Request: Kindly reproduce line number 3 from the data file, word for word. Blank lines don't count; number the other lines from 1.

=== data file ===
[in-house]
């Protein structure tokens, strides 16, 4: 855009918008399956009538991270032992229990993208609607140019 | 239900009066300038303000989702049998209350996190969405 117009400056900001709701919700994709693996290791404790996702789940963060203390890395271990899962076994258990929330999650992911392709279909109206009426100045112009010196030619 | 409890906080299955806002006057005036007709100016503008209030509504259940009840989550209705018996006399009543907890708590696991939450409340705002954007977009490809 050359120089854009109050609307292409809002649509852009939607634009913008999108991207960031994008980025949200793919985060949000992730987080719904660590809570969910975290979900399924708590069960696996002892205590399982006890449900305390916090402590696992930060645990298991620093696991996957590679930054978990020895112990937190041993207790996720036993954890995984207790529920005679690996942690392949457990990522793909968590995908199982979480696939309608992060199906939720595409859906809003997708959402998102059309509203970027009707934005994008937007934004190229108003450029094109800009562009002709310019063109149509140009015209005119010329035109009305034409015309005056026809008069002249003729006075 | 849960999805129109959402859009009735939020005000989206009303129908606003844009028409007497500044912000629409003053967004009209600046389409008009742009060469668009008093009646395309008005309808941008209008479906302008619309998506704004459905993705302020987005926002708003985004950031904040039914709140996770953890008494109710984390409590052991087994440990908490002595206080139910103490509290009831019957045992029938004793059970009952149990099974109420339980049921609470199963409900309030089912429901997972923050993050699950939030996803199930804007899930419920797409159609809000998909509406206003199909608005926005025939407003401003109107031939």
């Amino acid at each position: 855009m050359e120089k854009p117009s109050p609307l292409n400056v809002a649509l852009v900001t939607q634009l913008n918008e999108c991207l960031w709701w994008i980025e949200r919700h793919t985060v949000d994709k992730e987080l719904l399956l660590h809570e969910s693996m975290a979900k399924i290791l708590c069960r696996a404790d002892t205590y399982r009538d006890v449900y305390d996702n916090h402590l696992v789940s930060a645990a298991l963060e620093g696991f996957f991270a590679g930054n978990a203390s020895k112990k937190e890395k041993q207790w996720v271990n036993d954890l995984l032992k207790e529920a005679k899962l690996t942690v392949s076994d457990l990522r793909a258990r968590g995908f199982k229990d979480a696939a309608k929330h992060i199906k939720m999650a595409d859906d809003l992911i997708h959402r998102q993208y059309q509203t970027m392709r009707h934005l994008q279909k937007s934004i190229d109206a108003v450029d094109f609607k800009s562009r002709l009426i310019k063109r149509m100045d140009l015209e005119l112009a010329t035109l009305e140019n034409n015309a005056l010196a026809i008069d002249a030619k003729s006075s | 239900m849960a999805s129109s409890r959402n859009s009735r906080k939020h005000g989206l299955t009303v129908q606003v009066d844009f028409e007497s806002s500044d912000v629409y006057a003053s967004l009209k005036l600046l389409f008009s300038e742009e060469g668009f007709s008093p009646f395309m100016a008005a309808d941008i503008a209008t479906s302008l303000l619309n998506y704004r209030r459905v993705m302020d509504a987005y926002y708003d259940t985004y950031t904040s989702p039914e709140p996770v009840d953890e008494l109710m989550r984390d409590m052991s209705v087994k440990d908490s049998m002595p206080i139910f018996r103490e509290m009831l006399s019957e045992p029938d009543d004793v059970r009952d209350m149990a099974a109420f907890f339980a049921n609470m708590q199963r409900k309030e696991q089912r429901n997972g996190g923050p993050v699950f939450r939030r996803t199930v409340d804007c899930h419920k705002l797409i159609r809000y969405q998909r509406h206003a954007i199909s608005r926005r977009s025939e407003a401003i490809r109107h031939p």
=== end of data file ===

């Amino acid at each position: 855009m050359e120089k854009p117009s109050p609307l292409n400056v809002a649509l852009v900001t939607q634009l913008n918008e999108c991207l960031w709701w994008i980025e949200r919700h793919t985060v949000d994709k992730e987080l719904l399956l660590h809570e969910s693996m975290a979900k399924i290791l708590c069960r696996a404790d002892t205590y399982r009538d006890v449900y305390d996702n916090h402590l696992v789940s930060a645990a298991l963060e620093g696991f996957f991270a590679g930054n978990a203390s020895k112990k937190e890395k041993q207790w996720v271990n036993d954890l995984l032992k207790e529920a005679k899962l690996t942690v392949s076994d457990l990522r793909a258990r968590g995908f199982k229990d979480a696939a309608k929330h992060i199906k939720m999650a595409d859906d809003l992911i997708h959402r998102q993208y059309q509203t970027m392709r009707h934005l994008q279909k937007s934004i190229d109206a108003v450029d094109f609607k800009s562009r002709l009426i310019k063109r149509m100045d140009l015209e005119l112009a010329t035109l009305e140019n034409n015309a005056l010196a026809i008069d002249a030619k003729s006075s | 239900m849960a999805s129109s409890r959402n859009s009735r906080k939020h005000g989206l299955t009303v129908q606003v009066d844009f028409e007497s806002s500044d912000v629409y006057a003053s967004l009209k005036l600046l389409f008009s300038e742009e060469g668009f007709s008093p009646f395309m100016a008005a309808d941008i503008a209008t479906s302008l303000l619309n998506y704004r209030r459905v993705m302020d509504a987005y926002y708003d259940t985004y950031t904040s989702p039914e709140p996770v009840d953890e008494l109710m989550r984390d409590m052991s209705v087994k440990d908490s049998m002595p206080i139910f018996r103490e509290m009831l006399s019957e045992p029938d009543d004793v059970r009952d209350m149990a099974a109420f907890f339980a049921n609470m708590q199963r409900k309030e696991q089912r429901n997972g996190g923050p993050v699950f939450r939030r996803t199930v409340d804007c899930h419920k705002l797409i159609r809000y969405q998909r509406h206003a954007i199909s608005r926005r977009s025939e407003a401003i490809r109107h031939p």